Doing Business As? What You Need to Know About DBA Status

When running your own business it is easy to get overwhelmed with the number of documents and other legal work that you are responsible for. One of the most common documents that many business owners need is called a fictitious name, a DBA, or “Doing Business As.” This legal document is also misunderstood by many people, which can result in failing to file a DBA when it is needed.

What Is a DBA?

A DBA is a document that states that one is conducting business under a separate name. The most common example of this is when an individual operates a sole proprietorship under a name that is not their own. For example, someone named Mike Smith may own a computer repair shop called “Friendly Computer Repair.” In this case, Mr. Smith would have to file a DBA for that name.

Why are DBAs Required?

DBAs were originally developed to help protect consumers from dishonest and disreputable business owners. Requiring a DBA requires the individual (or, when applicable, an entity) to publicize that it conducts business under a different name thereby enabling consumers to know with exactly whom they are actually doing business.

When are DBAs Required?

Other than an individual conducting business under a fictitious name, a business may sometimes operate under multiple names. In such cases they will need to have a DBA filed for each name used. For example, if a business’s legal name is “Green Lawn Care,” they may need a DBA if they also operate off of their website, GreenLawnCare.com. Ordinarily, a business does not need to file a DBA if the owner’s full name is a part of the business name such as “Tom Smith Woodworking.”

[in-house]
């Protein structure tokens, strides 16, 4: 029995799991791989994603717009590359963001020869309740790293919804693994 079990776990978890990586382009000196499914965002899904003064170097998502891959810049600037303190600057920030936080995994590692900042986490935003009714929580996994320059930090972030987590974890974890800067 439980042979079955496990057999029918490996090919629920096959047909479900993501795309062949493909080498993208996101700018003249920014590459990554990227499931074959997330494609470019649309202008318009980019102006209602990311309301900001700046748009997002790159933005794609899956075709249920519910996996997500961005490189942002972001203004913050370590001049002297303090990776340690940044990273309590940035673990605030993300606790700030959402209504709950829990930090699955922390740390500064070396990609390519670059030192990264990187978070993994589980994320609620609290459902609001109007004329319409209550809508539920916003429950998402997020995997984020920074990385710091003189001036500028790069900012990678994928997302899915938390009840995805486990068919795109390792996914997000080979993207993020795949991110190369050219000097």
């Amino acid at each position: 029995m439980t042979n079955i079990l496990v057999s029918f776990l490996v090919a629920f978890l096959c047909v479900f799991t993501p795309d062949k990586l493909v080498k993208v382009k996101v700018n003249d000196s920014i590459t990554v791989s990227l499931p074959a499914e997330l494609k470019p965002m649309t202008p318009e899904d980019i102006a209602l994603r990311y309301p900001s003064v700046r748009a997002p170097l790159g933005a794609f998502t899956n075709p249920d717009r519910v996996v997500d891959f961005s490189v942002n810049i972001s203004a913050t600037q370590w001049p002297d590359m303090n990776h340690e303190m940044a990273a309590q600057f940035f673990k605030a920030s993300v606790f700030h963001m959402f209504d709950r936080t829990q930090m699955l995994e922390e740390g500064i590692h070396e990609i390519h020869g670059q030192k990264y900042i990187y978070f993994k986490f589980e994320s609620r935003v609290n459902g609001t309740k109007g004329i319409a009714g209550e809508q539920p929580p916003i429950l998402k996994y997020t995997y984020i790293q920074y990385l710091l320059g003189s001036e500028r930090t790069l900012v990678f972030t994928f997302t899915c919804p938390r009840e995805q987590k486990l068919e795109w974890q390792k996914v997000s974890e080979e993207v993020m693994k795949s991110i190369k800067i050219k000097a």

What are the Benefits of a DBA?

There are a variety of benefits that a business owner can achieve from filing for a DBA including the following:

  • Simplicity – For small businesses, filing for a DBA is the easiest way to get your business started.
  • Affordable – DBAs are very affordable, which helps make it possible for anyone to start a business.
  • Multiple Names – There are many times when it is necessary to operate under a variety of different business names, and DBAs make this possible.
  • Reduced Paperwork – By operating one business under multiple names you only have to file taxes once, make contracts once, and many other things. This can dramatically reduce your paperwork and other activities.

Warning:  No Limited Liability

One thing that a DBA will not do for you is limit your personal liability.  In order to do that, you will need to form an entity that contains such protections, such as a corporation or limited liability company (LLC). Although your corporation or LLC may have a DBA, it is the corporation/LLC that provides the limited liability. Therefore, partnerships and sole proprietorships should understand that DBAs, by themselves, do not offer the liability protections of corporations or LLCs.

Ensure Everything is Done Correctly

DBA applications often entail an jurisdictional application and a publication requirement. If you have any questions about whether or not you need a DBA, or you would like assistance with this process, we are here to help. Please contact Greenbaum Law Firm to set up a meeting with one of our business attorneys today.

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Greenbaum Law Firm, P.A.

The Greenbaum Law Firm, P.A. is a boutique, client-centric law firm concentrating in the areas of business and corporate law, contracts and agreements, and real estate. Our unique approach to the practice of law consists of positioning our clients at the center of the legal practice and pursuing their objectives in the most efficient and transparent manner.

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